2. I wasn't sure about sharing this one,but here goes. In the same exercise with a different class, I was writing a girl's name on the board, and our conversation went like this:
Me: "What is your name?"
Student: "T. I. T. I."
at which point I'm suppressing a smile: "Yes?"
Student: "P.O."
Me (thinking "no way. no way. she's not going to say it")
Student: R. N.
Me: "Titiporn?"
Student: "Yes, Titipawn."

I honestly couldn't keep a straight face at that one. it's probably the best name ever.

Right now, I'm reading Portrait of the Artist as a Young man, and it's pretty good, although it's going a bit slowly. I read Portnoy's Complaint last week over two afternoons, finding it an extremely fun read, but I'm honestly surprised it's considered such a classic. It was a very straightforward book. I can't imagine doing much interpretation or analysis, or finding new meanings a second read through. It was interesting to see how far obscenity standards had changed, though between 1969, when Complaint was published, and Rabbit, Run in 1960. I thought Rabbit, Run was better. It stayed with me longer emotionally. Rabbit was, I think, a more "unforgettable character" than Portnoy.

I'm really enjoying Jamie of the XX's remixing of Gil-Scott Heron's "I'm New Here." Two tracks I especially like right now are My Cloud and "NY is killing me." There's a lot of music about New York, isn't there.

Phang Nga bay

so we've been traveling a fair bit now. The first weekend Michelle and I walked around town, the next I went with the teachers to a faraway funeral, and the third we went to visit other PiAers in Bangsak, near Khao Lak. The beaches were stunning, and it was a fair degree more rural than Phang Nga. The 2004 Tsunami really hangs over the place; Khao Lak was devestated, but now big developments and hotels are going up. One fellow's house, a spacious bungalow about half a mile from an empty beach, was actually really close to my original fantasy of what my year in Thailand would be like. At night we swam and watched the phosphorescent plankton stick to our skin.

When we first got to the beach, I was in love. but now, back in town, I'm not sure I would trade. Each has its charms. Unfortunately I didn't bring my camera to Khao lak so pictures will have to wait.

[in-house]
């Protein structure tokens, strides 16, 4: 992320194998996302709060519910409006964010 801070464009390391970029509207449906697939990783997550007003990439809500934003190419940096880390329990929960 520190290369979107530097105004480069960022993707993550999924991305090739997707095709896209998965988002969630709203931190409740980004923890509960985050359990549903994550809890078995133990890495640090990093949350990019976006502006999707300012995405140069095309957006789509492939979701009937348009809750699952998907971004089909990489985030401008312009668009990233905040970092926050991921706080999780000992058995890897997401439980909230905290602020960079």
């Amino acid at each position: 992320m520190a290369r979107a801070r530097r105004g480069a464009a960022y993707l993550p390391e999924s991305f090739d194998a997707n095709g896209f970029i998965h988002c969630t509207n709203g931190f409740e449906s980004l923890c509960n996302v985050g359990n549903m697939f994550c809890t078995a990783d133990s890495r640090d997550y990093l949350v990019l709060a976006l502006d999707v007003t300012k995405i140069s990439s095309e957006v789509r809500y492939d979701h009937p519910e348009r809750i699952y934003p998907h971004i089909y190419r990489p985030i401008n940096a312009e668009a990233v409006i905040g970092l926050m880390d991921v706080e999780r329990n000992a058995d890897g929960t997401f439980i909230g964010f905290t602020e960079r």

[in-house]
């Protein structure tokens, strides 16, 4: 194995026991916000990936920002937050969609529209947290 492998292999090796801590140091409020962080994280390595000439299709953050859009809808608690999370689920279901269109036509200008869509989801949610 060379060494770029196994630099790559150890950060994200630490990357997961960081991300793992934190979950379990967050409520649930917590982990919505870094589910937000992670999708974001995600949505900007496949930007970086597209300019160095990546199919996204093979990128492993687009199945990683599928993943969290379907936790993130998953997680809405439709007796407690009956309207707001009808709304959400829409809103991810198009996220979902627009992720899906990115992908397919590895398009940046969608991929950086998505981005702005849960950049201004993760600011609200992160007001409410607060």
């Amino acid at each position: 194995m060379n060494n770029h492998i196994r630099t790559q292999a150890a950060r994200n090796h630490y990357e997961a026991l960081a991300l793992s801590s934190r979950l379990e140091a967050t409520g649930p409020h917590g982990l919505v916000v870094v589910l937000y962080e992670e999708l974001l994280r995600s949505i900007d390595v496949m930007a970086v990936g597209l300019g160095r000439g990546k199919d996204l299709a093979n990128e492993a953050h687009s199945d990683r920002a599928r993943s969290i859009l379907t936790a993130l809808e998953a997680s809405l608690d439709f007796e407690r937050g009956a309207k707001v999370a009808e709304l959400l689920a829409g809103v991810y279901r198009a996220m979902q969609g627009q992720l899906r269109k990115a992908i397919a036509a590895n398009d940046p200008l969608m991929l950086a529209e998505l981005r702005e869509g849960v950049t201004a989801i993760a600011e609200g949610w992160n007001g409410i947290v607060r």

I did, however, bring it to this last weekend's trip to Phang Nga bay. We biked about 4 miles to get on a longboat, and soon enough:

From there, we got in a little blowup boat with an entertaining thai man and he took us to caves in the limestone islands:

This village is on stilts.

My house!

this is my porch, bedroom and kitchen, and that's pretty much it. The porch is definitely the sweetest thing about the whole shebang. I spend a lot of time on that hammock. Like on the order of more than a few hours a day. Blogger's tools for editing and resizing photos are surprisingly underpowered. and why is photo resolution so low?

Wednesday, July 6, 2011

Thai funerals

this post has no pictures. In one week, I went to two funerals, one for a teacher's father, like 6 hours away, and one in town for a student's father. It was initially puzzling why I was invited to these, but at the second, someone explained- funerals here are social status markers. You try to invite as many people as possible.

To the teacher's father's funeral, about 30 teachers chartered a bus, and spent the majority of each 6 hour ride listening to extremely loud Thai music and singing karaoke. When we arrived at the temple, we each put a stick of incense in a shrine in front of the deceased's picture and ate. We went to a market for an hour and then boarded the bus for another long ride.

The second had no incense, but the meal was significantly larger- there were well more than 100 people in attendance. At the end, two monks chanted for about 10 minutes. About 30 of us sat quietly, displaying the Wai, while the rest of the party chatted on unconcerned. Immediate family prayed but the din was really something- children playing and dogs barking and people laughing over dinner.

Both of these made me a little uncomfortable.